Saunders: Wrong to call 911 for something trivial – and wrong to charge a 16-year-old for that

bsaunders@newsobserver.comJune 20, 2014 

Really, Barn. Was that necessary?

Any fan of “The Andy Griffith Show” – and we should be leery of anyone who isn’t – has likely heard an exasperated Sheriff Taylor ask that question of his over-officious, oft-befuddled deputy Barney Fife after he’d done something unnecessary.

Like what, you ask? Like locking up a teenager for calling 911 because her mother grounded her and took away her cell phone.

Only thing is, that incident didn’t occur in an imaginary North Carolina town on a sitcom from the 1960s, but in a real-life North Carolina town from 2014. Smithfield police made the arrest this past week.

The 16-year-old girl – I won’t use her name since she’s already received more negative attention than her misdeed merited – indubitably deserved disciplinary action for dialing 911 after her mother took her iPhone away. Who knows? Maybe while the petulant teen was whining about her confiscated phone, asking the cops to come and take her away, someone with a real emergency trying to reach the operator was delayed in getting through.

Laughingstock, again

A friend in New York, after reading the story, called to ask “what’s crackin’ in North Cacky Lacky?”

One’s first thought upon hearing that news of the unnecessary arrest had made it outside the state was “Oy. We’re fixing to be the laughingstock of the nation again.” Over the past few years, I’ve heard from many people who said they moved to North Carolina because they thought the state was progressive politically and socially.

Without exception, they all said they now feel otherwise.

On second thought, though, we could use the arrest and incarceration of a 16-year-old girl for dialing 911 – one time! – as a selling point to attract even more people and industry to the area.

Think about it. Would you rather move your business to a state that values education and pays its teachers commensurate to their worth – or would you prefer a state where the governor rejects billions for Medicaid, cuts unemployment insurance out of seeming spite and crime is apparently so uncommon that a thoughtless call to 911 rates an arrest?

If you’re looking for the latter, boy, do we have a state for you.

There are times when the egregious abuse of the emergency phone system warrants an arrest or mental evaluation, especially when offenders are adults whose brains have, theoretically at least, matured to the point that they know they’re wrong.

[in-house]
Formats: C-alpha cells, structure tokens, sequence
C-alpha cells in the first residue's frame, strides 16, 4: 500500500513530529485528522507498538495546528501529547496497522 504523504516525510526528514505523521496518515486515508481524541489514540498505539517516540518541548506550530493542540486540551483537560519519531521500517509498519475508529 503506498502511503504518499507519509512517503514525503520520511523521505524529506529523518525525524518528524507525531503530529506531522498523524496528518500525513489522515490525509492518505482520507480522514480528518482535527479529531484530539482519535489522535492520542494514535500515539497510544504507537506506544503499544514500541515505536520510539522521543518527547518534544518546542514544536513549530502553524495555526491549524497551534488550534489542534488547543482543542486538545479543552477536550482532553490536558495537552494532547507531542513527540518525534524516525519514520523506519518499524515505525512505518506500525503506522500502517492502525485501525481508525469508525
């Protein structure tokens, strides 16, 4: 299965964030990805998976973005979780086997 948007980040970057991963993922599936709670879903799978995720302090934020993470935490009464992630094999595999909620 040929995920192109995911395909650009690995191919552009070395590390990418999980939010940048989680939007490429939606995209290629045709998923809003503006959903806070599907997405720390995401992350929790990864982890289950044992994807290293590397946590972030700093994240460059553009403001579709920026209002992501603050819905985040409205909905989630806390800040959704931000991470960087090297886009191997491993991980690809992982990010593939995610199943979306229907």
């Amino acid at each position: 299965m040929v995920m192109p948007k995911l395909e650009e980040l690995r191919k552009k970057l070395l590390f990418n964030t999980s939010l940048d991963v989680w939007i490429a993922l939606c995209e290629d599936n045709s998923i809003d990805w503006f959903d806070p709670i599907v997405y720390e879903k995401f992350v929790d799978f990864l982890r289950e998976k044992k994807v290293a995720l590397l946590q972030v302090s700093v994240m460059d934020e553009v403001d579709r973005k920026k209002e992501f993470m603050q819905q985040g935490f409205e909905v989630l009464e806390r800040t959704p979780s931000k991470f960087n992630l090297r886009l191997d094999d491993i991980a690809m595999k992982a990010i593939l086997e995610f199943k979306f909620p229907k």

•  That 52-year-old Punta Gorda, Fla., woman who dialed 911 because she was feeling lascivious and wanted a good-looking cop to come and put in some “extra work”?

•  That Oregon man who called to find out where to buy some good weed?

•  That 37-year-old woman from Gastonia – YIKES! Us again – who last month called 911 twice because the Subway sandwich shop put the wrong sauce on her flatbread pizza?

More effective methods

All of them needed to be seen by a magistrate. Or by a shrink. A 16-year-old girl who acts impetuously while arguing with her mother needs a lot of things, but an overnight stay in jail isn’t one of them.

You don’t have to possess Solomonic wisdom to know there were more effective punishments than shaming that child for a moment of teenage impetuosity. Smithfield Police Chief Michael Scott said the arrest was a Class III misdemeanor, “the lowest class.”

That means she might be able to have her record expunged at some point. She’ll never be able to have the report of it expunged from the Internet, though. Even if she grows up to discover the cure for some dread disease, she’ll still be saddled into perpetuity with the infamy that comes from having her story and mugshot online. Want to bet that someday she’ll hear “Grandma, is that you?” from an Internet-cruising grandkid?

Before you say – as some of you will – “She should’ve thought of that before she dialed nine hundred and ’leven,” ask yourself this: Would you have been so circumspect at 16?

I asked Chief Scott if abuse of the 911 system was a big problem there. “It’s no more of a problem here than anywhere else,” he said, “but any time you abuse the system, it’s a problem.”

He confirmed that the girl called only once and said that the mother “supported the officer” who arrested her daughter. If she did, she’s apparently having second thoughts about it now.

“I wasn’t onboard” with the severity of the punishment, Mom said, adding that she thought police were merely taking her daughter away to cool off because of their conflict.

Mom was, of course, understandably irate and worried that the national attention might push her daughter “over the edge. ... She’s being bullied at school, and she hasn’t even been convicted of anything. They’ve already tarnished her name.” She said her daughter is an honor roll student and band member.

Since the child is obviously attached to the device, a fitting private punishment would have been no cell phone use for six months. How about making her work at the 911 call center to learn what real emergencies are, or volunteer at a battered women’s shelter so she can see whose true emergency calls she might be selfishly pre-empting by tying up the phone system?

All of those would have been better – and would have better served society – than charging a 16-year-old girl.

Saunders: 919-836-2811 or

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